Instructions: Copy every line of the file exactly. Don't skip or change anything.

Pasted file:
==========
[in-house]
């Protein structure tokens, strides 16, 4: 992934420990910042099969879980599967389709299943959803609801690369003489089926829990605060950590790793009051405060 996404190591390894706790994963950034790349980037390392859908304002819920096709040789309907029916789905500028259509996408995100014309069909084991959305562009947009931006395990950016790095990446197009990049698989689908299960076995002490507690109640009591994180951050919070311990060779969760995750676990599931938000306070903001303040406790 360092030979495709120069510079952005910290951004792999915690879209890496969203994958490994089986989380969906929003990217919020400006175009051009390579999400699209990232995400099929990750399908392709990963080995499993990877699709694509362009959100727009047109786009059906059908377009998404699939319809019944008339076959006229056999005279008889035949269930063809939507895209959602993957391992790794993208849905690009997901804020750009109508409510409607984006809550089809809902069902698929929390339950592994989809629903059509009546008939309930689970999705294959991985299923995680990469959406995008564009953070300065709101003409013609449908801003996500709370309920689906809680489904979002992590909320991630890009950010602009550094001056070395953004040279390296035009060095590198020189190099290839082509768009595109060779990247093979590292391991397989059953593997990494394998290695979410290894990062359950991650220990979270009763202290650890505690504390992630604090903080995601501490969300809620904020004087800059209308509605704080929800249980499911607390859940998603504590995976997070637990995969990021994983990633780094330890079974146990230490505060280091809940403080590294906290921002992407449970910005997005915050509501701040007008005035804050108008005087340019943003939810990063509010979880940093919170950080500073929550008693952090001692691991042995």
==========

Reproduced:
[in-house]
């Protein structure tokens, strides 16, 4: 992934420990910042099969879980599967389709299943959803609801690369003489089926829990605060950590790793009051405060 996404190591390894706790994963950034790349980037390392859908304002819920096709040789309907029916789905500028259509996408995100014309069909084991959305562009947009931006395990950016790095990446197009990049698989689908299960076995002490507690109640009591994180951050919070311990060779969760995750676990599931938000306070903001303040406790 360092030979495709120069510079952005910290951004792999915690879209890496969203994958490994089986989380969906929003990217919020400006175009051009390579999400699209990232995400099929990750399908392709990963080995499993990877699709694509362009959100727009047109786009059906059908377009998404699939319809019944008339076959006229056999005279008889035949269930063809939507895209959602993957391992790794993208849905690009997901804020750009109508409510409607984006809550089809809902069902698929929390339950592994989809629903059509009546008939309930689970999705294959991985299923995680990469959406995008564009953070300065709101003409013609449908801003996500709370309920689906809680489904979002992590909320991630890009950010602009550094001056070395953004040279390296035009060095590198020189190099290839082509768009595109060779990247093979590292391991397989059953593997990494394998290695979410290894990062359950991650220990979270009763202290650890505690504390992630604090903080995601501490969300809620904020004087800059209308509605704080929800249980499911607390859940998603504590995976997070637990995969990021994983990633780094330890079974146990230490505060280091809940403080590294906290921002992407449970910005997005915050509501701040007008005035804050108008005087340019943003939810990063509010979880940093919170950080500073929550008693952090001692691991042995």